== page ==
Several of JS’s revelations are included in this volume and are essential sources for understanding JS’s history from 1834 to 1835. The revelations embody JS’s religious values, convey his sense of mission, and outline his agenda for building Zion. Most of his early initiatives grew out of the revelations. JS and his associates made painstaking efforts to record, preserve, publish, and disseminate his revelations and their content throughout his life. Early loose manuscripts and manuscript revelation books, early church periodicals and other newspapers, and the church’s published compilations of the revelations all preserve revelation texts from this early period. Attempts to officially compile the revelations began in early 1831 in Revelation Book 1 and continued in 1832, when leaders in , Ohio, began copying revelations into Revelation Book 2.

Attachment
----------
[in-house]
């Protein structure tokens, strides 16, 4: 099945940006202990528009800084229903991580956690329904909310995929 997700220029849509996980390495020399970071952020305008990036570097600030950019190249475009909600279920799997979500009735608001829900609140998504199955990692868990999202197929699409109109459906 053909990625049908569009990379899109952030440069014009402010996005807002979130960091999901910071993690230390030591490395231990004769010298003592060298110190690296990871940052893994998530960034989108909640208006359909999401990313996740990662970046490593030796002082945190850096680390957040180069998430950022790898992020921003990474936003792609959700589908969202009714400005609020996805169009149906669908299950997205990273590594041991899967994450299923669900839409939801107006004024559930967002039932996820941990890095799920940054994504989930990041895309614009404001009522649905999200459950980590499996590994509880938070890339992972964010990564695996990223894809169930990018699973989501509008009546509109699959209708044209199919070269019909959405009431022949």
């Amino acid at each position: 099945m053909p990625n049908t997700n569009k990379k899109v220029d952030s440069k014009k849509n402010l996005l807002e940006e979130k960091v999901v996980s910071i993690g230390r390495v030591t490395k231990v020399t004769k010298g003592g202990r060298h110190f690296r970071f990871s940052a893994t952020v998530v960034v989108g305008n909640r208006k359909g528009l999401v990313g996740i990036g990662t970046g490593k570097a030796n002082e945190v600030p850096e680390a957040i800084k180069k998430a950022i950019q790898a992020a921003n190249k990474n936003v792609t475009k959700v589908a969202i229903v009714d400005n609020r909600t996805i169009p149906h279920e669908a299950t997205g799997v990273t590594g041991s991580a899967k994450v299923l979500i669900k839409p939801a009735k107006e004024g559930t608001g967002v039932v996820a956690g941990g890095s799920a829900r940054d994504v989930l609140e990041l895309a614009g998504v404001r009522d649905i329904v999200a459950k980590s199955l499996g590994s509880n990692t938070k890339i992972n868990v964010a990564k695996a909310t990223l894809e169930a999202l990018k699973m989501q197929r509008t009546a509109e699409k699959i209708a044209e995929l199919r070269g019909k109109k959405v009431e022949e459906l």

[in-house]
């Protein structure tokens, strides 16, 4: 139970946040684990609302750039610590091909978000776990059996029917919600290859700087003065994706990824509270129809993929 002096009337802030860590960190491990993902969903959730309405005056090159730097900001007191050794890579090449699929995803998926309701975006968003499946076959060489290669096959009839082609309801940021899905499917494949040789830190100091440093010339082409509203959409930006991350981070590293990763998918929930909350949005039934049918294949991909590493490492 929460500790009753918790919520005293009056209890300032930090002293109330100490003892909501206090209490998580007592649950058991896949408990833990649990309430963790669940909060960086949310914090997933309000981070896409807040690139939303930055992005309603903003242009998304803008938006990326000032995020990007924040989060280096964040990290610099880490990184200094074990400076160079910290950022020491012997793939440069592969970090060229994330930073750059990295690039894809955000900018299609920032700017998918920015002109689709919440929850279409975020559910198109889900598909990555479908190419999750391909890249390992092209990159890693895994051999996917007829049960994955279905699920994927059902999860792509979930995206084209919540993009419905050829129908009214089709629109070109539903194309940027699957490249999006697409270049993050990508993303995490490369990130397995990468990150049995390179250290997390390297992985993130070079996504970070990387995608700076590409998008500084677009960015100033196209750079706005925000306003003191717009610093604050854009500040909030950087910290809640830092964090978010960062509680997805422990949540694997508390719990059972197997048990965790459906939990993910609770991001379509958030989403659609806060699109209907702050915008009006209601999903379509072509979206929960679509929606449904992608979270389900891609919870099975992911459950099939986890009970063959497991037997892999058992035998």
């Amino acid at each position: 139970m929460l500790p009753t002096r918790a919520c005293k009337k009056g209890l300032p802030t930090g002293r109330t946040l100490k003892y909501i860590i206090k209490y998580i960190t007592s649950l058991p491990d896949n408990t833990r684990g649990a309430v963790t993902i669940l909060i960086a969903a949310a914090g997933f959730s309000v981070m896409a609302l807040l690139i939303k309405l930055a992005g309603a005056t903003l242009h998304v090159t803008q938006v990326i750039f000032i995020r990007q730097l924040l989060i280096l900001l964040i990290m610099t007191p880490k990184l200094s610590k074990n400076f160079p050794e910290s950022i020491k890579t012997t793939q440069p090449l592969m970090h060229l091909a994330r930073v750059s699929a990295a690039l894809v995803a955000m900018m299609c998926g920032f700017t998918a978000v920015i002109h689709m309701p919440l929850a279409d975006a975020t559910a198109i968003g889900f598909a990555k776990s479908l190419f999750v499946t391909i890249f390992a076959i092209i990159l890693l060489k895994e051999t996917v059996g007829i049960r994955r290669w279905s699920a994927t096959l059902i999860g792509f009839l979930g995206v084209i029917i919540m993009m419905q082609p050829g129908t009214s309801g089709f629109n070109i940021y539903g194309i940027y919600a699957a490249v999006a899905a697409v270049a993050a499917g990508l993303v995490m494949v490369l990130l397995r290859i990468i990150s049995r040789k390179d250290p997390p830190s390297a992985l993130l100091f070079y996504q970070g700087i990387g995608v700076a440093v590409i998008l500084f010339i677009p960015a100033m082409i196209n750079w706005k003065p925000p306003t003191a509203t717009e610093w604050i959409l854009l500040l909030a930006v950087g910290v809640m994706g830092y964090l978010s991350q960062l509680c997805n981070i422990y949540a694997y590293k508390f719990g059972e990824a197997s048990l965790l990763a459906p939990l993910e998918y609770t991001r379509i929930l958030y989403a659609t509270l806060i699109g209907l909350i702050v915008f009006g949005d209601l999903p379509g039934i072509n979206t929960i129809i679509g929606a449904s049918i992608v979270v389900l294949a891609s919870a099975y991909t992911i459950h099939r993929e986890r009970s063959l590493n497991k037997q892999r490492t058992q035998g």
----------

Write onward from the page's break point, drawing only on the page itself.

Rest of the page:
Later in 1832, , the church printer in , and others began to set type for the first published book of revelations, to be called the Book of Commandments. Phelps also published some two dozen revelations in the church’s first newspaper, The Evening and the Morning Star, a monthly newspaper printed in from June 1832 to July 1833. Phelps had printed the first five sheets (160 pages) of the projected contents of the Book of Commandments and may have been working on the last when, in July 1833, opponents destroyed the Independence . A few printed sheets of the Book of Commandments were saved and bound, but the edition was never finished. A was established in in December 1833, and printing of the interrupted Star continued there beginning that month, with taking over responsibilities as editor. The Kirtland printing office later published an edited reprint of the Independence issues of the Star under the shortened title Evening and Morning Star, and began publishing another newspaper, titled the Latter Day Saints’ Messenger and Advocate, in 1834. A second effort to publish a compilation of the revelations, titled the Doctrine and Covenants, was completed in Kirtland in 1835. For more information on the revelations, see the Revelations and Translations series of The Joseph Smith Papers.